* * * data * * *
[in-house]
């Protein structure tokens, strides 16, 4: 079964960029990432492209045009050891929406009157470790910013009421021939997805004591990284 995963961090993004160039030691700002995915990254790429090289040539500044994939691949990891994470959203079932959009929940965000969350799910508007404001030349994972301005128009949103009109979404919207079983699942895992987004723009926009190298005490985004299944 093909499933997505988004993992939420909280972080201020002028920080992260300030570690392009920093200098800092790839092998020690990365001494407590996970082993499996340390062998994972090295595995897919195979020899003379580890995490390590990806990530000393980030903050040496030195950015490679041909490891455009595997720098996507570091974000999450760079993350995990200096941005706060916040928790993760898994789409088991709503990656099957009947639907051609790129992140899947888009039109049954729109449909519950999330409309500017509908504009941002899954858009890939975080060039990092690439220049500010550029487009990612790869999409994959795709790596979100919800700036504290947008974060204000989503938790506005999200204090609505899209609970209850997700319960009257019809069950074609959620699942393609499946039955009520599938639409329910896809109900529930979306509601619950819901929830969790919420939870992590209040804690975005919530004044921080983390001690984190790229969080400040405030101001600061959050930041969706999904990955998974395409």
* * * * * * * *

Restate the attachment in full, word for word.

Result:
[in-house]
């Protein structure tokens, strides 16, 4: 079964960029990432492209045009050891929406009157470790910013009421021939997805004591990284 995963961090993004160039030691700002995915990254790429090289040539500044994939691949990891994470959203079932959009929940965000969350799910508007404001030349994972301005128009949103009109979404919207079983699942895992987004723009926009190298005490985004299944 093909499933997505988004993992939420909280972080201020002028920080992260300030570690392009920093200098800092790839092998020690990365001494407590996970082993499996340390062998994972090295595995897919195979020899003379580890995490390590990806990530000393980030903050040496030195950015490679041909490891455009595997720098996507570091974000999450760079993350995990200096941005706060916040928790993760898994789409088991709503990656099957009947639907051609790129992140899947888009039109049954729109449909519950999330409309500017509908504009941002899954858009890939975080060039990092690439220049500010550029487009990612790869999409994959795709790596979100919800700036504290947008974060204000989503938790506005999200204090609505899209609970209850997700319960009257019809069950074609959620699942393609499946039955009520599938639409329910896809109900529930979306509601619950819901929830969790919420939870992590209040804690975005919530004044921080983390001690984190790229969080400040405030101001600061959050930041969706999904990955998974395409």